prestidigitator


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Synonyms for prestidigitator

References in periodicals archive ?
Like every great prestidigitator, each respiratory therapist has a bag of magic props.
The smaller, silent half of Penn & Teller is an expert in deception, a prestidigitator who has achieved iconic status by staying very quiet.
They were creatures of sensation taken in by a clever prestidigitator.
Sargent is a prestidigitator, distracting our attention and, unfortunately, obfuscating in the process.
Beauvoir's view of the literary text as 'un tour joue au lecteur' positions the author as creator and therefore origin of the illusion, a skilled prestidigitator who conjures the artifice out of her box of writerly tricks.
As a rule, I wouldn't be paying too much attention to late-season midweek jump meetings - even as a means of disguising my lack of expertise in early-season midweek Flat meetings - but I was glued to the telly last week for the heavyweight dust-up between the Shepton Mallet Shaman and the Pond House Prestidigitator.
Joyce contemporaneously personalized and depersonalized his stories, almost as if he were a prestidigitator who is on stage one minute and suddenly disappears, surrounded in a cloud of smoke, hiding himself in the pocket of a member of the audience, whence he can spy on everything that happens around him.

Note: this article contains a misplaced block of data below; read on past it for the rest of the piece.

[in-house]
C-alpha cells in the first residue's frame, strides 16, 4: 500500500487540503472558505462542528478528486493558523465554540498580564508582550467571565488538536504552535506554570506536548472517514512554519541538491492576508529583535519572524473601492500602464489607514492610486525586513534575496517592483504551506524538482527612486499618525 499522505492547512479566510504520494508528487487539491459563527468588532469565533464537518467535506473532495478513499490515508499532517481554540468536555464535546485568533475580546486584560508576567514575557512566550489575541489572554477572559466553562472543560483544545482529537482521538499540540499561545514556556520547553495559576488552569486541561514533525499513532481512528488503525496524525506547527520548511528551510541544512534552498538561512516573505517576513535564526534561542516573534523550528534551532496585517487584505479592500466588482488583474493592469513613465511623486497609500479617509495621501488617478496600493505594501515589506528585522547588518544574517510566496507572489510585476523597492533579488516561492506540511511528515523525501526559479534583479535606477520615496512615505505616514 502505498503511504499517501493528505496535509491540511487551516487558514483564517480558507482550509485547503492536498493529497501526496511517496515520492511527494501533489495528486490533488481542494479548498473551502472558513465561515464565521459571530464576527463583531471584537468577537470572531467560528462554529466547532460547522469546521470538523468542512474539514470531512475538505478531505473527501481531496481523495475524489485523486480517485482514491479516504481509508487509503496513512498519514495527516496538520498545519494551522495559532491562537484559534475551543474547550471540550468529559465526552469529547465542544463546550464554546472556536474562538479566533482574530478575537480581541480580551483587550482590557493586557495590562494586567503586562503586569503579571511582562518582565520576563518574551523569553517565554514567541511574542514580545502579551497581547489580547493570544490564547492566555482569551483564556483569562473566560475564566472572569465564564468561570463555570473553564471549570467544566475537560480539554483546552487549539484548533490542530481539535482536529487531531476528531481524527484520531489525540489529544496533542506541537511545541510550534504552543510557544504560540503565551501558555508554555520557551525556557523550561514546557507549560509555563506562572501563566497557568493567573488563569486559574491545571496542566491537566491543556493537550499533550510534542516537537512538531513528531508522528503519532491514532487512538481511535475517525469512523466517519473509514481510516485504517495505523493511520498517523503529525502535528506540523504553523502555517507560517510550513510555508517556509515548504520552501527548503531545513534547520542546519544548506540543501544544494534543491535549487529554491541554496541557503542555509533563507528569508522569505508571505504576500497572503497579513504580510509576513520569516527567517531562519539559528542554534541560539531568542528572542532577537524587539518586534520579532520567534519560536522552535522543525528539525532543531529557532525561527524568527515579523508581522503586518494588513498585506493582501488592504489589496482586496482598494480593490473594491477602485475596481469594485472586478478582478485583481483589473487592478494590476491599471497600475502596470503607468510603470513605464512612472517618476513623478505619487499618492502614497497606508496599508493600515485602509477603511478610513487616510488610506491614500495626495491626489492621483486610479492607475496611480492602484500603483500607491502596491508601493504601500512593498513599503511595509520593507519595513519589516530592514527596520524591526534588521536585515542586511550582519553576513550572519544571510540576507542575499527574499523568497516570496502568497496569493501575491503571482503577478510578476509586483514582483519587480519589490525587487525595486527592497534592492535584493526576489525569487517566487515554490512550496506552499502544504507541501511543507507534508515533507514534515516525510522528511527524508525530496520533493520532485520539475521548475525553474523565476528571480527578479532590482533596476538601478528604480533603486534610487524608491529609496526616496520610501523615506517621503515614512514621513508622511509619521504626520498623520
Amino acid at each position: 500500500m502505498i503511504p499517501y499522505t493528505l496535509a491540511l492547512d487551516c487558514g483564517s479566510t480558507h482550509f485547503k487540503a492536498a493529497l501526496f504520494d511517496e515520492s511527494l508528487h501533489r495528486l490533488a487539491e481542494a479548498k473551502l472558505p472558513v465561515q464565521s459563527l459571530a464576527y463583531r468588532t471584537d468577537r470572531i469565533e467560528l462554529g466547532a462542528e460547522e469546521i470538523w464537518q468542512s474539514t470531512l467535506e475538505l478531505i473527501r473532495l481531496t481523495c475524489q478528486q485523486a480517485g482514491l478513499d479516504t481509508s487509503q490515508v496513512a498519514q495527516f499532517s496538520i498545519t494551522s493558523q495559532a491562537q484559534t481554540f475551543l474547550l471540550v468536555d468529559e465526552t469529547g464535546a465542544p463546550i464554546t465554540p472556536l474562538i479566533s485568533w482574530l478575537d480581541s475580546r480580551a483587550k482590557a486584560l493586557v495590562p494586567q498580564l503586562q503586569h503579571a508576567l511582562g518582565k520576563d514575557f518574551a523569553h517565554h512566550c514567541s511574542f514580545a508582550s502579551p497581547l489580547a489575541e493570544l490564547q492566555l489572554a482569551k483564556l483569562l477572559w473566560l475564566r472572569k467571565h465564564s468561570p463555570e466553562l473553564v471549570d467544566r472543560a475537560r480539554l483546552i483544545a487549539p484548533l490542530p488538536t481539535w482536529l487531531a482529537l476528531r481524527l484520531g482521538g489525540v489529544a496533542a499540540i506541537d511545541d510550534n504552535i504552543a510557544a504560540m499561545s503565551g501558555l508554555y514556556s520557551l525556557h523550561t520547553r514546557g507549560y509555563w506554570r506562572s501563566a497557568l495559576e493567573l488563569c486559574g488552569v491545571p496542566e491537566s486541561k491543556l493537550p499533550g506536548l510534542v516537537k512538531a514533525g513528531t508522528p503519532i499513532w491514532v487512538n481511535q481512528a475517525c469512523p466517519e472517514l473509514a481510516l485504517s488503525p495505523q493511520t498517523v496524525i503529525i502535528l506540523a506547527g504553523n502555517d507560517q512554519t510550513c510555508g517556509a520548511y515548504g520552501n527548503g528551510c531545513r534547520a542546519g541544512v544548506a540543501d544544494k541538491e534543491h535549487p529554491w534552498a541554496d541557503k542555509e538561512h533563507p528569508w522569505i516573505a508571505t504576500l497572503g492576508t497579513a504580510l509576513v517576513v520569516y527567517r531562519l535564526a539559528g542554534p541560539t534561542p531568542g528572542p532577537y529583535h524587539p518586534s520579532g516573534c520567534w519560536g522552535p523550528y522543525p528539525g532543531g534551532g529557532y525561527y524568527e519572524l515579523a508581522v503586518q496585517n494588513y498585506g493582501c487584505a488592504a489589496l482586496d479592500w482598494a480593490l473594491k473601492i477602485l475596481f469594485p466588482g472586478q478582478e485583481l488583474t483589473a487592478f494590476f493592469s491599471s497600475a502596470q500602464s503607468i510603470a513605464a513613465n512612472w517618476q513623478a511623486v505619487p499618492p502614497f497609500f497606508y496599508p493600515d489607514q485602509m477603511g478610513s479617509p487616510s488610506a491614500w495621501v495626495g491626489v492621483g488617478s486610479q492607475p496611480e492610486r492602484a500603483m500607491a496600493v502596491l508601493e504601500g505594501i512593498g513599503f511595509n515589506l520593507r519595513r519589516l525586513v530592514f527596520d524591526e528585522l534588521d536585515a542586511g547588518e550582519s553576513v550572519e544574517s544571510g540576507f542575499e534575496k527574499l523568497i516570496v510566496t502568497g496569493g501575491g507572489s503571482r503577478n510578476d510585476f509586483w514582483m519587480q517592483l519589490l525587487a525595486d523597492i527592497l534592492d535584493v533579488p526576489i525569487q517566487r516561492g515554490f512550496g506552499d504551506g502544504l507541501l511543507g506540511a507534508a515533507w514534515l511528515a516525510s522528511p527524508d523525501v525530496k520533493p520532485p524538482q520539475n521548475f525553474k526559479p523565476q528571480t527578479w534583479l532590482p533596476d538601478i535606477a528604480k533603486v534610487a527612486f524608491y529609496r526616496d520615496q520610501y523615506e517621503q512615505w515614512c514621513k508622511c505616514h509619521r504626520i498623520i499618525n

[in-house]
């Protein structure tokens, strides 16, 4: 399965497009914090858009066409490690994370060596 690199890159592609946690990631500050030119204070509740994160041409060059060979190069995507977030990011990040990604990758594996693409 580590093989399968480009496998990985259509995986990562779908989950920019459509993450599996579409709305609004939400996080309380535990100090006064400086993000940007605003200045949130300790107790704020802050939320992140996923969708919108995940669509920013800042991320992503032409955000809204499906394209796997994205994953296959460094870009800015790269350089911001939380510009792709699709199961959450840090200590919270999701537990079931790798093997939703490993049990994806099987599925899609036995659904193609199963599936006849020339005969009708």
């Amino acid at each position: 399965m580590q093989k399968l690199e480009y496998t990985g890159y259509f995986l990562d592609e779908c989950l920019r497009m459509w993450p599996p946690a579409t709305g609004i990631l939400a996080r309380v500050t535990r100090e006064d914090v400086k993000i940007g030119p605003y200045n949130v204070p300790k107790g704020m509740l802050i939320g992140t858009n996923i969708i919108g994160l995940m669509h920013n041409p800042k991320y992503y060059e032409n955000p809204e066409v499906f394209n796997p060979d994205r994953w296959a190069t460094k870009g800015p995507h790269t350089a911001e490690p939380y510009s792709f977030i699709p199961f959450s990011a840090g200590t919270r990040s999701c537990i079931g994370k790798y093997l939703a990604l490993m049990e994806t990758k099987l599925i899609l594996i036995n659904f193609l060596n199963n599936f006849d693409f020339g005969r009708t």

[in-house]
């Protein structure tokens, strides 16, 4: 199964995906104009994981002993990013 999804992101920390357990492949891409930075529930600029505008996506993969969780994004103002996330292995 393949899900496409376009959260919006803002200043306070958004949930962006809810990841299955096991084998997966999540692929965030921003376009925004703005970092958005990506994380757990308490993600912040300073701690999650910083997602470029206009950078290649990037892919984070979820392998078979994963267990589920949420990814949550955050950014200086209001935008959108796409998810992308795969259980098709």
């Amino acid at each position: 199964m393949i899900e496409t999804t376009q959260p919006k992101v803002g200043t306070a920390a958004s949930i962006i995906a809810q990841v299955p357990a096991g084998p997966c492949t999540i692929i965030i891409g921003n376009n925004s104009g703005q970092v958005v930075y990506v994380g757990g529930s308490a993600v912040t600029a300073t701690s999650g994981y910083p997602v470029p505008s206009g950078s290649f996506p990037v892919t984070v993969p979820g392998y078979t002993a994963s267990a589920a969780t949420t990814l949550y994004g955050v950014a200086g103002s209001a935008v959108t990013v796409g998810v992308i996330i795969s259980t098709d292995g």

Little wonder then, that the Operator of the Book presents himself as a Priest, and as the Priest's parodical equivalent, the fumiste prestidigitator, or circus M.
20) In similar terms, Pil'skii condemned the author of The Gift as a prestidigitator, whose verbal rain fell "just like the real thing," and Mikhail Osorgin compared the novel's breach of realist conventions to a bust draped in a dress and exposed in a store window.
The prestidigitator is portrayed as a fraud and a charlatan.
A prestidigitator spinning 90 plates on the top of poles in different directions.
The original members--mathematicians and computer scientists (Claude Berge, Paul Braffort), pataphysicians and renegade surrealists (Luc Etienne, Noel Arnaud), literary scholars and translators (Ross Chambers, Albert-Marie Schmidt, Stanley Chapman), the unclassifiable Marcel Duchamp, and the cofounder, Francois le Lionnais, a chess master, prestidigitator, polymath, and senior scientific civil servant--brought a huge range of skills and knowledge to the basic question and divided their work into two broad categories: first, to find out what else had been done with language in past eras; second, to borrow ideas and approaches from other disciplines of a formal kind so as to propose new ways of working with words.
Cranston-Lane, the renowned biochemist and prestidigitator.